TitleDefining success in haemophilia care - Are we doing it right?
Publication TypeJournal Article
Year of Publication2024
AuthorsSrivastava A
Volume30 Suppl 3
Date Published2024 Apr
KeywordsHemarthrosis, Hemophilia A, Hemorrhage, Humans, Pain Management, Treatment Outcome

INTRODUCTION: Transformational advances have occurred in the management of haemophilia in the last decade leading to much better outcomes. However, a detailed and critical examination of its assessment and reporting show gaps in many aspects. These are discussed in this review.

METHODS: The relevant literature related to different aspects of management of haemophilia was reviewed to identify gaps which need to be addressed. These include detection and diagnosis of haemophilia, documentation and reporting of joint bleeding, its management and methods of reporting in clinical trials and practice, aspects of personalizing care as well as access to therapeutic products and the need for and organization of comprehensive care.

RESULTS: Current diagnostic approaches have more than doubled the identified number of persons with haemophilia (PWH) over the last 25 years but still constitute only ∼30% of the expected number. Joint bleeding is the primary indicator of disease severity and treatment efficacy, but there is lack of consistency and standardization in the way it is recorded and reported. Its continued use as an efficacy measure of modern treatments which maintain steady state factor levels or equivalence of >5% will lack sensitivity. The treatment of acute haemarthrosis has focussed on haemostasis and pain control, ignoring the role of inflammation in joint damage. Phenotypic heterogeneity of severe haemophilia has recognized clinical and laboratory variations based on haemostasis but not differences in local response to blood in the joint. At the organizational level, IU/capita provides a relevant measure of access to therapeutic products when the detection rate is ∼100% but is fallaciously low when detection rates are very low. With highly effective modern therapies for haemophilia and nearly no bleeding, the concept of comprehensive care team will need modifications.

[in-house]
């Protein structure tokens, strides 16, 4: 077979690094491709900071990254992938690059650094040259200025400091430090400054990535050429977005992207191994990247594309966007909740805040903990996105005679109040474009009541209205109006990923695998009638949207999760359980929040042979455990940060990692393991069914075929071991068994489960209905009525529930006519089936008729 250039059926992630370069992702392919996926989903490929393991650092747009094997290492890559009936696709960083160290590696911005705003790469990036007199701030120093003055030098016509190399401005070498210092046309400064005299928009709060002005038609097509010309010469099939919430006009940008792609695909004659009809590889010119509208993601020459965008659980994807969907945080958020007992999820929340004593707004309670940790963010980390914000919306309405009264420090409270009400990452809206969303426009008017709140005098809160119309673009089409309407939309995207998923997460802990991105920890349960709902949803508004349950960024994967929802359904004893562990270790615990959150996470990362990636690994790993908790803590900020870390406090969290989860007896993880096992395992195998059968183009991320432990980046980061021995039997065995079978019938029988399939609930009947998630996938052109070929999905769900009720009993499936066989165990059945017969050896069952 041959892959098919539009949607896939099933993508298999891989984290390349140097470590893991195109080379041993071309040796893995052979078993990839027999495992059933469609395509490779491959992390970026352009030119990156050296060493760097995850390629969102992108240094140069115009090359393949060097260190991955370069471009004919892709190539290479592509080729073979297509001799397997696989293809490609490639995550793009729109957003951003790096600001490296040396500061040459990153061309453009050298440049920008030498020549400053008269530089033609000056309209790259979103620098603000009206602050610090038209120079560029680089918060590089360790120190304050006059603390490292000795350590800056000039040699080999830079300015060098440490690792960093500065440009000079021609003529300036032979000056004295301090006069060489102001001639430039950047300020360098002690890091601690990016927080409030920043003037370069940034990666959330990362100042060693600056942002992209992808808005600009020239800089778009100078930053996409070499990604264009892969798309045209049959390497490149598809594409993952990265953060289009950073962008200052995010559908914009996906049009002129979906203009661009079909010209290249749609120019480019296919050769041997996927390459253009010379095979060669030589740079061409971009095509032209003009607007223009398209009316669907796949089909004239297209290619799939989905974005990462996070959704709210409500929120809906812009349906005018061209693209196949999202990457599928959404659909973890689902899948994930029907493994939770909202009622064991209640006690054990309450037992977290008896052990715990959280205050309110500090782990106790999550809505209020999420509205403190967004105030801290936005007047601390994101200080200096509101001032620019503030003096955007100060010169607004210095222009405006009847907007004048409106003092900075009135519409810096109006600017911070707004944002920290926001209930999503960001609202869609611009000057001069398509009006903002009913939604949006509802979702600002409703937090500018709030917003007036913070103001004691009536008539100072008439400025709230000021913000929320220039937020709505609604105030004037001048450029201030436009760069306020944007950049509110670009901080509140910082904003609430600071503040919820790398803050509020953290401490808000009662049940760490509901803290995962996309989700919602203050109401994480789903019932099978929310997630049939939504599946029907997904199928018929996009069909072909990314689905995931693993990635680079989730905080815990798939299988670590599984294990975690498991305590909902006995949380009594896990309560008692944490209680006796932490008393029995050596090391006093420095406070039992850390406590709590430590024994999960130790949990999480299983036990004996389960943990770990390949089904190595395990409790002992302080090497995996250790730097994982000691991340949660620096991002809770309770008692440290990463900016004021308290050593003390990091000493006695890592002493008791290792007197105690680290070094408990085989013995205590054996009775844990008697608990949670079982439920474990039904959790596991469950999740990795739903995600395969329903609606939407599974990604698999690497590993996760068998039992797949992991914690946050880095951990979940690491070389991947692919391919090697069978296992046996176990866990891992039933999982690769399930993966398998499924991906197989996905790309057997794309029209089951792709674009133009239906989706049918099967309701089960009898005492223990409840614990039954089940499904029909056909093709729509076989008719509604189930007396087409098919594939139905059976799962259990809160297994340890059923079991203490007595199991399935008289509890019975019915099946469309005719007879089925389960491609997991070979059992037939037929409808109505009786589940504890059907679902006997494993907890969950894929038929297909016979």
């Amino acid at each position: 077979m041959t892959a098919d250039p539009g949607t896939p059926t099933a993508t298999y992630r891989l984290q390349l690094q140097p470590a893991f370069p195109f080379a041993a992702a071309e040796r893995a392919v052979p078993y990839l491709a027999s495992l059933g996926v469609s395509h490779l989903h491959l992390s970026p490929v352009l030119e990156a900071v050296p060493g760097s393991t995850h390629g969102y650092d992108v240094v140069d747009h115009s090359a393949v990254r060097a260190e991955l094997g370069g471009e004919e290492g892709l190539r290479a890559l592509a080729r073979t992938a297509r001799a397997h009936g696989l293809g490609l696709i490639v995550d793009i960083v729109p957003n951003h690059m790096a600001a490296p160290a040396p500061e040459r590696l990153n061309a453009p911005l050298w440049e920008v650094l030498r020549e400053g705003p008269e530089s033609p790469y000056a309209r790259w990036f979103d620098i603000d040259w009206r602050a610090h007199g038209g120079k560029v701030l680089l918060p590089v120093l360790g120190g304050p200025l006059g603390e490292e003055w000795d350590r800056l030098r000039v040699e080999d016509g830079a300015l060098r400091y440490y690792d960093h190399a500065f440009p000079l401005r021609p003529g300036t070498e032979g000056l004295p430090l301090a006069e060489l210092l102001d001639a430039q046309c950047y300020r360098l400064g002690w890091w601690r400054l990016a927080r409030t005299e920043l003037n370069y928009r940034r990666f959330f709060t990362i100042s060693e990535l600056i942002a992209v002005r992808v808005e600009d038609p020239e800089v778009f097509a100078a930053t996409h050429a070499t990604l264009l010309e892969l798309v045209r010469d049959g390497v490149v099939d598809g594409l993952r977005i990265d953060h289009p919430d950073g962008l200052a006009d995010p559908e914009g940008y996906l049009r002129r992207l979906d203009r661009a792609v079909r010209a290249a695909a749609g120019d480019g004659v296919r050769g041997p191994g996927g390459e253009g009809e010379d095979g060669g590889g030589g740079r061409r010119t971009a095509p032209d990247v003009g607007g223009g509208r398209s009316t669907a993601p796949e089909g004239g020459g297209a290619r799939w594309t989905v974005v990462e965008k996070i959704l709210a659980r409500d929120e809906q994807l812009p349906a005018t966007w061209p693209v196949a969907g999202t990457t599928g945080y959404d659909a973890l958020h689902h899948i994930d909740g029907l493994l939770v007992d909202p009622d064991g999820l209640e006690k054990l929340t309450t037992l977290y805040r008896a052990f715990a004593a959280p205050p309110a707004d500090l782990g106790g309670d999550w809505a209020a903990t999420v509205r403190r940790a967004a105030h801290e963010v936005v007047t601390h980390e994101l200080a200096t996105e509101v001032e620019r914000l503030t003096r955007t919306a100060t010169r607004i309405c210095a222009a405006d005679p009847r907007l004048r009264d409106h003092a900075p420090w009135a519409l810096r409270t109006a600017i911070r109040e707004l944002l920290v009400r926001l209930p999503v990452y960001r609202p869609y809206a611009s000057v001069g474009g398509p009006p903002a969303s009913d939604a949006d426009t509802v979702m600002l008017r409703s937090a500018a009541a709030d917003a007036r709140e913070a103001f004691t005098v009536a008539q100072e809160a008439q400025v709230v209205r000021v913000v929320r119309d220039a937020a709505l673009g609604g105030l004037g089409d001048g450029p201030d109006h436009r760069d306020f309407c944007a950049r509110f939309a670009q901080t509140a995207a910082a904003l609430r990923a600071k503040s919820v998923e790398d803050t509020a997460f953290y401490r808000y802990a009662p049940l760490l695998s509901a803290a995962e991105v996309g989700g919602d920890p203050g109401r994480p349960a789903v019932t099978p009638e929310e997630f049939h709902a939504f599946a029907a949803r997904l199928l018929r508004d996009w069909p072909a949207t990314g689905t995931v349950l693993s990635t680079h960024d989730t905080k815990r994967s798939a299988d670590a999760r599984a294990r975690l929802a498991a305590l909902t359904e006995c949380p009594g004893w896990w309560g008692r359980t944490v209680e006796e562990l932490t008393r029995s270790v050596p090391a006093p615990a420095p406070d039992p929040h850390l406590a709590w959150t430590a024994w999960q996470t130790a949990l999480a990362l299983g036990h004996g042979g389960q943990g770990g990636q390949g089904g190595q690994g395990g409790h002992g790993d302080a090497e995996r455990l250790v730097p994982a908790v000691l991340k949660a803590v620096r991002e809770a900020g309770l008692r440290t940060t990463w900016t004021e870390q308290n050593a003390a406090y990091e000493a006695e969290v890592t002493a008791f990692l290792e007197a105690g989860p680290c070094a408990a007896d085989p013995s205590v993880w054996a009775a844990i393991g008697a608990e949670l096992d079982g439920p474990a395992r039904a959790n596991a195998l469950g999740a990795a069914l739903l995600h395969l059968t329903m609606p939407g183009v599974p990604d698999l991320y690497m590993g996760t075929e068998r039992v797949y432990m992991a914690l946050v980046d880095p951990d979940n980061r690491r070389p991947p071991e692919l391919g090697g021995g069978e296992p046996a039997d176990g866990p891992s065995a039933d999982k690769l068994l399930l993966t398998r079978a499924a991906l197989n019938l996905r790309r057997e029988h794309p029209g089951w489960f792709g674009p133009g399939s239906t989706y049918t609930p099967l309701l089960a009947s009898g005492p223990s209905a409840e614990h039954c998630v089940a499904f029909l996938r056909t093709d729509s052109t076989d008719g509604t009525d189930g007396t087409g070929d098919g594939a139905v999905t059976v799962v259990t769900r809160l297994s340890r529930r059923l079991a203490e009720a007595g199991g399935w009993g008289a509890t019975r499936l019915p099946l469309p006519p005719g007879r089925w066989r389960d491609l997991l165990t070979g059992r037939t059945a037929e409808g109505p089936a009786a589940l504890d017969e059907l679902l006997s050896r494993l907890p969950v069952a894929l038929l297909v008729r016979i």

CONCLUSION: As haemophilia care advances, a deeper dive is needed into the details of various aspects its management to ensure consistency and contemporary relevance.

Alternate JournalHaemophilia
PubMed ID38498584